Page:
As it turns out, Chinese really do devour frogs

Dear editor,

In response to Tony Martin's letter stating that I should apologize to the Chinese for stereotyping them as frog eaters:

Dear editor,

In response to Tony Martin’s letter (Record, Aug. 22), stating that I should apologize to the Chinese for stereotyping them as frog eaters:

A few months ago we watched a brilliant series of in-depth videos about China, its wildlife, and its people. In these videos we saw that the Chinese have for millennia eaten many of the food sources nature has to offer that we here in the West would not consider consuming (except of course the French, who do eat frogs, but apparently I must be careful in mentioning this for fear of stereotyping!).

Frogs of all sorts are regularly on the menu all over China. In some cases, even very rare species are caught and consumed and thus on the brink of extinction.

We do not have that problem with bullfrogs here, and no matter how many are caught, they will unfortunately never be on the brink of extinction on Vancouver Island, much as we may like them to be.

On the other hand, why would anyone feel good about sending sea cucumbers to the Chinese to eat when, according to the person who rang me up and didn’t give his name, but I assume must be Mr. Bowen, these animals do nothing except suck up and digest sludge and waste material from the sea floor. This includes, according to the caller, all the sludge and chemical runoff from agriculture that ends up in the ocean.

In fact these animals live best in sewage outfall areas, eating sewage (which begs the question, why not grow them in Victoria or Vancouver where raw sewage is released into the ocean and is a big problem?).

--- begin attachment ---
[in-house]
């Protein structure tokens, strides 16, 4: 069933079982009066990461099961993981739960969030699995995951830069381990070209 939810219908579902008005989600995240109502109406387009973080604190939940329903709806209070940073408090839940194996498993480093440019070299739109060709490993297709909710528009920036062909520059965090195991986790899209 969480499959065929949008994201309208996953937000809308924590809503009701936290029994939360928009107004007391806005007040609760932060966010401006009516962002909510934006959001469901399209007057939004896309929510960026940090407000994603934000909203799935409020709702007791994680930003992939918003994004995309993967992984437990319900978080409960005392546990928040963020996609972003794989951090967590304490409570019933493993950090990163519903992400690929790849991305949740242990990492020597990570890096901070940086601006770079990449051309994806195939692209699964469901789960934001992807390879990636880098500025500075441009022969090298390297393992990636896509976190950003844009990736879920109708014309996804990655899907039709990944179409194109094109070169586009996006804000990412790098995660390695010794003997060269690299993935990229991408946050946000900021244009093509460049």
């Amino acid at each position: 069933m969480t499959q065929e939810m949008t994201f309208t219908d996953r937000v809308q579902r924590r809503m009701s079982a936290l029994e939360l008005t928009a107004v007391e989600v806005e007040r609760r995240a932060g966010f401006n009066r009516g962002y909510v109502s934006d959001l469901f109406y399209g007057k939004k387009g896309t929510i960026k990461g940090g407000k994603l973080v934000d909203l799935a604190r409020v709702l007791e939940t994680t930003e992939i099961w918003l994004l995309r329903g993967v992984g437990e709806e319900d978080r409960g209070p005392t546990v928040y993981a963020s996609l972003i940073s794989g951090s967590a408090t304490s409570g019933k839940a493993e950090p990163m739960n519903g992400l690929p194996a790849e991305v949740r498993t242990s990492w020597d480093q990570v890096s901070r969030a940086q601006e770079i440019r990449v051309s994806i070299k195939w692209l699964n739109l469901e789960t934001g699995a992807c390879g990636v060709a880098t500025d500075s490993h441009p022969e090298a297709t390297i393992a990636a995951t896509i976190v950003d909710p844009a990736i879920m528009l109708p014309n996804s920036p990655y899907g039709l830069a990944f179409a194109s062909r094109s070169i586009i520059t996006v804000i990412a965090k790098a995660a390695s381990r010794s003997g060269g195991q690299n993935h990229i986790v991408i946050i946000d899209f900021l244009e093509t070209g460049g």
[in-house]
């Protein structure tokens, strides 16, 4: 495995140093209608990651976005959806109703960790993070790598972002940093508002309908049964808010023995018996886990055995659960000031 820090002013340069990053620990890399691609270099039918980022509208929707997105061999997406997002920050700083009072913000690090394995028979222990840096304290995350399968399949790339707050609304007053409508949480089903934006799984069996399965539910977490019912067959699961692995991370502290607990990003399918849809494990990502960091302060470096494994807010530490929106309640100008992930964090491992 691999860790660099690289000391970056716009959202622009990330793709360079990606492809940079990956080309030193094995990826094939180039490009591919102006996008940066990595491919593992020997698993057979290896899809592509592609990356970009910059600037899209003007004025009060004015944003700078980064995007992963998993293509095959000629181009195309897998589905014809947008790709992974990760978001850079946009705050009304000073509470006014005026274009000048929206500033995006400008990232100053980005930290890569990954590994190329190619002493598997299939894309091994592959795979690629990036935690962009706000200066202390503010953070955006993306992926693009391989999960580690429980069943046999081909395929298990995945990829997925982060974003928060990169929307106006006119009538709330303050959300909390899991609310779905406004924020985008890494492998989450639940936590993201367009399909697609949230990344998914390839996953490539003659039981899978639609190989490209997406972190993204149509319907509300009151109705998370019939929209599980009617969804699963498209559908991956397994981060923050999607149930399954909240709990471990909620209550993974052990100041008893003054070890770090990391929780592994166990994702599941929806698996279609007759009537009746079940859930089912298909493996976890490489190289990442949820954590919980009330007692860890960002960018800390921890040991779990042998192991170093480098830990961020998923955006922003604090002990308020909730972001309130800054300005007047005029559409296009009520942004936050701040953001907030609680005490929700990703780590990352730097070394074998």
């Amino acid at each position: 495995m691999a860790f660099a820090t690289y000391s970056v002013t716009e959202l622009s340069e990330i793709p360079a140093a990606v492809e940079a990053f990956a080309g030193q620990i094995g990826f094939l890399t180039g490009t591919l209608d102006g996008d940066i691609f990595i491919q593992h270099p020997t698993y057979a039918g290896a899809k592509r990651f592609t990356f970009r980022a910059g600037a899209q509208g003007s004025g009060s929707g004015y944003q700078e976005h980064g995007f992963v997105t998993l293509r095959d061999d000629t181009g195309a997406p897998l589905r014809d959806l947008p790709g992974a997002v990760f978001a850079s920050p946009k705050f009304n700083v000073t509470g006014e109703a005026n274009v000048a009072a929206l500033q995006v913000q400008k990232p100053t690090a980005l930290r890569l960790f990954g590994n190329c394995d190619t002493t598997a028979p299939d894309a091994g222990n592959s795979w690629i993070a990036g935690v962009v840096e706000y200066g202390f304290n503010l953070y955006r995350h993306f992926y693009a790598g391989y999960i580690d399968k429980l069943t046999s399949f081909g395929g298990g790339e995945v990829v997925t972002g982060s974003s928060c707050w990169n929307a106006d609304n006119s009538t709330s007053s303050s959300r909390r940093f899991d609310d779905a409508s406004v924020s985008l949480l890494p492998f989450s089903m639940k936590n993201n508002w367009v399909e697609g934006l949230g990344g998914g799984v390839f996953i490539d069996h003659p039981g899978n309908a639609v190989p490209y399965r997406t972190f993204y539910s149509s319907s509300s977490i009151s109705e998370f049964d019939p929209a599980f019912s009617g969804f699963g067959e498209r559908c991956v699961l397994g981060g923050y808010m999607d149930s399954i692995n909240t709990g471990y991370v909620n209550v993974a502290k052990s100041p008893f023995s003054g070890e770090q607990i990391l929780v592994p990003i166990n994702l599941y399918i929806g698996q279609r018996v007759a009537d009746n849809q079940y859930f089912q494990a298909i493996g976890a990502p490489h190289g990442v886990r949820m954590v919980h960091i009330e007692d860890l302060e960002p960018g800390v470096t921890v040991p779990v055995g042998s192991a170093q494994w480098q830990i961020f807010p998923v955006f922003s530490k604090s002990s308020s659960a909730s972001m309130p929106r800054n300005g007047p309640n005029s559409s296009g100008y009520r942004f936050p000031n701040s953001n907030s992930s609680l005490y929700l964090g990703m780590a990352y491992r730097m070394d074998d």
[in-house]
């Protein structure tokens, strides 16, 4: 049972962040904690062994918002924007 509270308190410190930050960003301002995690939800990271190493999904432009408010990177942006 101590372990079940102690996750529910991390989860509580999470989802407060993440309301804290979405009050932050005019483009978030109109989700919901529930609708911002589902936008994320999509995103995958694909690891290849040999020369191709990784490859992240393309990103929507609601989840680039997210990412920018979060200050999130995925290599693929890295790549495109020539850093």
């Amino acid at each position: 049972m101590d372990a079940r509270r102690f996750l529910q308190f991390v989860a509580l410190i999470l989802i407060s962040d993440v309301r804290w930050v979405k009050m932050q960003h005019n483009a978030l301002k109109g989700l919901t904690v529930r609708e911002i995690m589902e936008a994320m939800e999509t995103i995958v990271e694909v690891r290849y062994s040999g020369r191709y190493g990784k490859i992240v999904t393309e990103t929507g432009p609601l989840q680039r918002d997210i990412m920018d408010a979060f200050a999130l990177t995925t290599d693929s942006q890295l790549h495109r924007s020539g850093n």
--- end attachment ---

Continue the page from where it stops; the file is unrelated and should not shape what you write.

Why anyone here, or in China, would want to eat a creature that lives off poop and toxic waste is beyond me. The ethical conscience of anyone making money off sending this so-called food to China is also beyond me.

Mind you, the Chinese do seem happy enough to ship their pet food containing deadly melanine to us, and their BPA plastic products for our babies and children, and various bottled sauces containing shoe dye, along with numerous other products over the years that have been found to contain harmful and poisonous substances.

But personally, I couldn’t sleep at night being responsible for anyone eating sea cucumbers, especially when they could be eating organic frogs raised in the pristine ponds and wetlands of our wilderness areas.

It is also well-documented that the genitalia and various other body parts of our wildlife have been illegally bought by the Chinese over the years because of their belief in their aphrodisiac properties. We all know herring roe is sold to them for the same reason.

Thus it would seem that not only the legs would be a valuable item to the Chinese. We’ll never get back our animals that have been slaughtered solely for the purpose of taking these body parts, but perhaps the price paid for frog reproductive organs could be used for fish and wildlife protection and preservation in some way.

Some of you seem to think my suggestion about a massive bullfrog industry on the Island is merely meant to be humourous. I assure you, I am completely serious, and I really don’t understand why someone with entrepreneurial inclinations and skills hasn’t yet jumped at the opportunity. Sea cucumbers and coal mines are so much more problematic and cause so much more environmental havoc than harvesting, processing and selling bullfrogs.

Summer Joy,

Merville

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